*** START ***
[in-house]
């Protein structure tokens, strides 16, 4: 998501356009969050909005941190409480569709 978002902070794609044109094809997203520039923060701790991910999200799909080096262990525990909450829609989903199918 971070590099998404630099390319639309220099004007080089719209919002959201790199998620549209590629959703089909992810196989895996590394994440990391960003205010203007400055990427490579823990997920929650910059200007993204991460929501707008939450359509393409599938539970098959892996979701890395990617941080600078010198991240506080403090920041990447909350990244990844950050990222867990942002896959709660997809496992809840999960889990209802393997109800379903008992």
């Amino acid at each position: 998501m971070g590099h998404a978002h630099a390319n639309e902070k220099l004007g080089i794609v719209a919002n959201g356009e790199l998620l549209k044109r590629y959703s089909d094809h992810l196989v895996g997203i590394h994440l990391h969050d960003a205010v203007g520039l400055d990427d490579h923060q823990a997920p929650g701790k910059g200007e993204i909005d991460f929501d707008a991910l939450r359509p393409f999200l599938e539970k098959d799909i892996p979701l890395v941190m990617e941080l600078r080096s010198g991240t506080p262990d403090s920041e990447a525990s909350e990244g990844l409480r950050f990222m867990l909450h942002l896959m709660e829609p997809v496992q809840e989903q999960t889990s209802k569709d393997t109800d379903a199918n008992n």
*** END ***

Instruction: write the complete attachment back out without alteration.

[in-house]
């Protein structure tokens, strides 16, 4: 998501356009969050909005941190409480569709 978002902070794609044109094809997203520039923060701790991910999200799909080096262990525990909450829609989903199918 971070590099998404630099390319639309220099004007080089719209919002959201790199998620549209590629959703089909992810196989895996590394994440990391960003205010203007400055990427490579823990997920929650910059200007993204991460929501707008939450359509393409599938539970098959892996979701890395990617941080600078010198991240506080403090920041990447909350990244990844950050990222867990942002896959709660997809496992809840999960889990209802393997109800379903008992």
């Amino acid at each position: 998501m971070g590099h998404a978002h630099a390319n639309e902070k220099l004007g080089i794609v719209a919002n959201g356009e790199l998620l549209k044109r590629y959703s089909d094809h992810l196989v895996g997203i590394h994440l990391h969050d960003a205010v203007g520039l400055d990427d490579h923060q823990a997920p929650g701790k910059g200007e993204i909005d991460f929501d707008a991910l939450r359509p393409f999200l599938e539970k098959d799909i892996p979701l890395v941190m990617e941080l600078r080096s010198g991240t506080p262990d403090s920041e990447a525990s909350e990244g990844l409480r950050f990222m867990l909450h942002l896959m709660e829609p997809v496992q809840e989903q999960t889990s209802k569709d393997t109800d379903a199918n008992n």